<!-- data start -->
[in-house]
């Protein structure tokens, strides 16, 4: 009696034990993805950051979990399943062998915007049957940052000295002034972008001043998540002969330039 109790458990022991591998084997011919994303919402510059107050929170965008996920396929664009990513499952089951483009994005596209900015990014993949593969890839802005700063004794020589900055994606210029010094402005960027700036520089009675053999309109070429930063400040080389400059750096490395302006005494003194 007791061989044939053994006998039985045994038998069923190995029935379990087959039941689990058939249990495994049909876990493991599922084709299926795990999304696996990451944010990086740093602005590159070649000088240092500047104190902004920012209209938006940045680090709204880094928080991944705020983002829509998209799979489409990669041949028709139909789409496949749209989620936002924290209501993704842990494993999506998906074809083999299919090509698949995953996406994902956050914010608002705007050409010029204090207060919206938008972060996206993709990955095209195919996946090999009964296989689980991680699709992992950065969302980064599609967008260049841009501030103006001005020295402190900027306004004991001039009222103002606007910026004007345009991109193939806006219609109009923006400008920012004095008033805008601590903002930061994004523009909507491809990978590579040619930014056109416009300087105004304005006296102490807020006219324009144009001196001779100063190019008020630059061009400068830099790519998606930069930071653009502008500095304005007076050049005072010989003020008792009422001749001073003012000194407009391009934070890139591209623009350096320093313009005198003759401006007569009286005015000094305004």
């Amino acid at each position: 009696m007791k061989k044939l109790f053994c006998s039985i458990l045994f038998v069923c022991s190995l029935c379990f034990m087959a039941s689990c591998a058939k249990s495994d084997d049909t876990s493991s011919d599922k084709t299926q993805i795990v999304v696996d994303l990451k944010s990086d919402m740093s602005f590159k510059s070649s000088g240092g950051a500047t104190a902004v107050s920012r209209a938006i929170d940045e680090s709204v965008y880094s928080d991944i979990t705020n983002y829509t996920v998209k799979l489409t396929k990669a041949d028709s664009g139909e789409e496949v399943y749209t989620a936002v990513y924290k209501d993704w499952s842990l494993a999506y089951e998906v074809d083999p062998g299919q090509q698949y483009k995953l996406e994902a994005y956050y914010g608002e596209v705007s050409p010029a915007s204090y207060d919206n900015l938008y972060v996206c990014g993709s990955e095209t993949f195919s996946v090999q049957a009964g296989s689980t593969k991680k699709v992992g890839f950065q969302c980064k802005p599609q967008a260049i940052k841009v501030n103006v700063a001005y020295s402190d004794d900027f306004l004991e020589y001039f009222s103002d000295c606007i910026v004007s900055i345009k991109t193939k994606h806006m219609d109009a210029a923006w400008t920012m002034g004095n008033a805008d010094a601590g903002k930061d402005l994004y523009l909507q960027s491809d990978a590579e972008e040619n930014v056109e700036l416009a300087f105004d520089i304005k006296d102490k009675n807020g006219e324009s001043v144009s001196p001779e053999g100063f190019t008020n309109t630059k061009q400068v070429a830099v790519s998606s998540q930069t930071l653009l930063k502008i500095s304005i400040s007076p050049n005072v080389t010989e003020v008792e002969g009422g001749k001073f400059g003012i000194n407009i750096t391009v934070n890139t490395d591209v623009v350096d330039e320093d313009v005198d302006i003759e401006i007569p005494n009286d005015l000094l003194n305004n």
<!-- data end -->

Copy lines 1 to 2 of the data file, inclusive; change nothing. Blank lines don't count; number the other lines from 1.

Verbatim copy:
[in-house]
């Protein structure tokens, strides 16, 4: 009696034990993805950051979990399943062998915007049957940052000295002034972008001043998540002969330039 109790458990022991591998084997011919994303919402510059107050929170965008996920396929664009990513499952089951483009994005596209900015990014993949593969890839802005700063004794020589900055994606210029010094402005960027700036520089009675053999309109070429930063400040080389400059750096490395302006005494003194 007791061989044939053994006998039985045994038998069923190995029935379990087959039941689990058939249990495994049909876990493991599922084709299926795990999304696996990451944010990086740093602005590159070649000088240092500047104190902004920012209209938006940045680090709204880094928080991944705020983002829509998209799979489409990669041949028709139909789409496949749209989620936002924290209501993704842990494993999506998906074809083999299919090509698949995953996406994902956050914010608002705007050409010029204090207060919206938008972060996206993709990955095209195919996946090999009964296989689980991680699709992992950065969302980064599609967008260049841009501030103006001005020295402190900027306004004991001039009222103002606007910026004007345009991109193939806006219609109009923006400008920012004095008033805008601590903002930061994004523009909507491809990978590579040619930014056109416009300087105004304005006296102490807020006219324009144009001196001779100063190019008020630059061009400068830099790519998606930069930071653009502008500095304005007076050049005072010989003020008792009422001749001073003012000194407009391009934070890139591209623009350096320093313009005198003759401006007569009286005015000094305004």